Understanding 8 Myths About Addiction


DECEMBER 8, 2018

Edited by Editorial Team

Editorial Team

SpringBoard Recovery was born from the passion and personal experience of its founders. We understand the real-world challenges of early recovery and are here to help and we are passionate about helping our clients lead balanced, healthy, and fulfilling lives.


Understanding 8 Myths About Addiction

Chances are you have heard myths about addiction, but not all of these myths are accurate. While many of us can make professional or personal choices and face minimal consequences, there are many stigmas for someone who has battled an addiction to overcome.



Getting and staying sober is very challenging, but with the right support network and tools, it's completely attainable.

To accurately understand substance abuse, most people want the disease explained in easy answers. Unfortunately the myths out there make it more difficult for others to feel empathy for those faced with the challenges of overcoming addiction.

Here are eight of the more common myths that are told regarding addiction:

Myths about addiction - Addiction is not a lack of willpower

Myth 1

Those who suffer from addiction lack willpower, or they could stop if they really wanted to. When someone has an addiction involving a powerful substance, their body becomes dependent on that chemical substance in order to feel normal. The addiction may have a devastating consequence on that individual’s life and those around him or her. The brain will also undergo physical challenges from the repeated abuse of the substance and that will impair the person’s ability to control their decision-making and behavior. These changes will worsen throughout the addiction and will affect the individual’s ability to exercise willpower or a conscious choice.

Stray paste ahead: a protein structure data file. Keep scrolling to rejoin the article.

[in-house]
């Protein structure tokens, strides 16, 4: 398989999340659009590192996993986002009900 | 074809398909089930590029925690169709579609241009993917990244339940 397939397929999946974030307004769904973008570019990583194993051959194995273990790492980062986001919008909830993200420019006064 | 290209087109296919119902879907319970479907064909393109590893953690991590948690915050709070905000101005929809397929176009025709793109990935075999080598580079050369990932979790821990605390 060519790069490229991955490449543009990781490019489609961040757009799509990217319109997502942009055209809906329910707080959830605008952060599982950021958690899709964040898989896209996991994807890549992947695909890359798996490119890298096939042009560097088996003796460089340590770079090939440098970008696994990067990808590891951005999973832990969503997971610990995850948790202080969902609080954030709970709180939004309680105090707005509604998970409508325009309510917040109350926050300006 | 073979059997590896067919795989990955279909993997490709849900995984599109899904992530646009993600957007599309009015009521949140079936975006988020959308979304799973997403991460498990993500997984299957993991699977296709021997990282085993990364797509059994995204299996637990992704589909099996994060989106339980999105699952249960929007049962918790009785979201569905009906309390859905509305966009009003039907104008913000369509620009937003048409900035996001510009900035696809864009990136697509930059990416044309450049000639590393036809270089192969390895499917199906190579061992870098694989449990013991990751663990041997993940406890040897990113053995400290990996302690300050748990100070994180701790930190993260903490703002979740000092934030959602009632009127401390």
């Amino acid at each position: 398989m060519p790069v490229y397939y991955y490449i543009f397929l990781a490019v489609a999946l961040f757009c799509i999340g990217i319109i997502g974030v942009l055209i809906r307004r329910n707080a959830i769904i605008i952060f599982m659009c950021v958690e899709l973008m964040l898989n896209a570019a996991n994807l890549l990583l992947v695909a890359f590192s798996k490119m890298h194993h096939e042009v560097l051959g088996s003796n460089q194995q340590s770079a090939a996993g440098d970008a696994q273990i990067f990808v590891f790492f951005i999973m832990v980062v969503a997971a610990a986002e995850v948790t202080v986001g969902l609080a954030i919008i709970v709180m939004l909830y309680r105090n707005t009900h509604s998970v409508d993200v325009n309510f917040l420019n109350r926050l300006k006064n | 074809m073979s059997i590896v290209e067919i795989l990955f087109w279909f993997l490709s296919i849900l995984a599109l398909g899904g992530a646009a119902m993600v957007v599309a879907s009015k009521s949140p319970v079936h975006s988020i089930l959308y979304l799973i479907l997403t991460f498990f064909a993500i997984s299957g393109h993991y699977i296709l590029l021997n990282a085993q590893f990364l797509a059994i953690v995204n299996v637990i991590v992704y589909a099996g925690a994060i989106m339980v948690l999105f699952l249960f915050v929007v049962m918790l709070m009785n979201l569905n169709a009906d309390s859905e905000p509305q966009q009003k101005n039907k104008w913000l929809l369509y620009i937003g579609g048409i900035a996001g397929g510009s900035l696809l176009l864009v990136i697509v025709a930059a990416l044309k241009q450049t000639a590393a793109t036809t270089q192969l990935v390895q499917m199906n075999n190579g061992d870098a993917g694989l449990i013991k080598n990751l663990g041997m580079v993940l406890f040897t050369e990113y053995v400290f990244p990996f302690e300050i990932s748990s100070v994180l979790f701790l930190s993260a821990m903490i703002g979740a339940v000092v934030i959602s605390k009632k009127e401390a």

Myth 2

Being addicted indicates that the individual lacks morals. There are highly detailed scientific aspects of addiction. While someone has an initial choice to drink alcohol or use drugs, they don’t have a conscious intent to become addicted. Some states allow the use of marijuana or alcohol, so morals or laws aren’t violated. Some people can use these substances often without suffering an addiction, but research has indicated that for others their brains change with each use, which leads to a stronger dependence on the drug.

Myth 3

People believe that they can tell an addict when they see one. Anyone can become addicted. Age, socioeconomic status, background, or culture doesn’t play a role, so the stereotypes extend misinformation on many levels. Here are some examples of the stereotypical images people have painted – his father was an alcoholic so she must be; he’s a criminal and poor so he is on drugs; anyone who uses drugs is an addict; anyone who is taking prescription drugs cannot become addicted; and if she can go to work, she isn’t addicted. Addiction doesn’t discriminate and everyone is susceptible.

Myth 4

People have the tendency to think that once you are addicted to something you will always be addicted. These same folks think a relapse means failure and that there will always be problems with substance abuse. With the right treatment, that individual can overcome their addiction and lead a normal, productive life. The recovery process can be lengthy, but it is possible.

Myth 5

Treatment doesn’t work, and rehab centers are of no benefit. This isn’t true because addiction can be treated, and addiction treatment centers were designed to help individuals overcome substance abuse and more toward wellness as a whole person. Rehab uses an approach to address the emotional, mental and physical challenges while in a safe and comfortable environment. Rehabilitation, along with the support of friends and family, is very effective.

Myths about addiction - Prescribed doesn't mean it's safe

Myth 6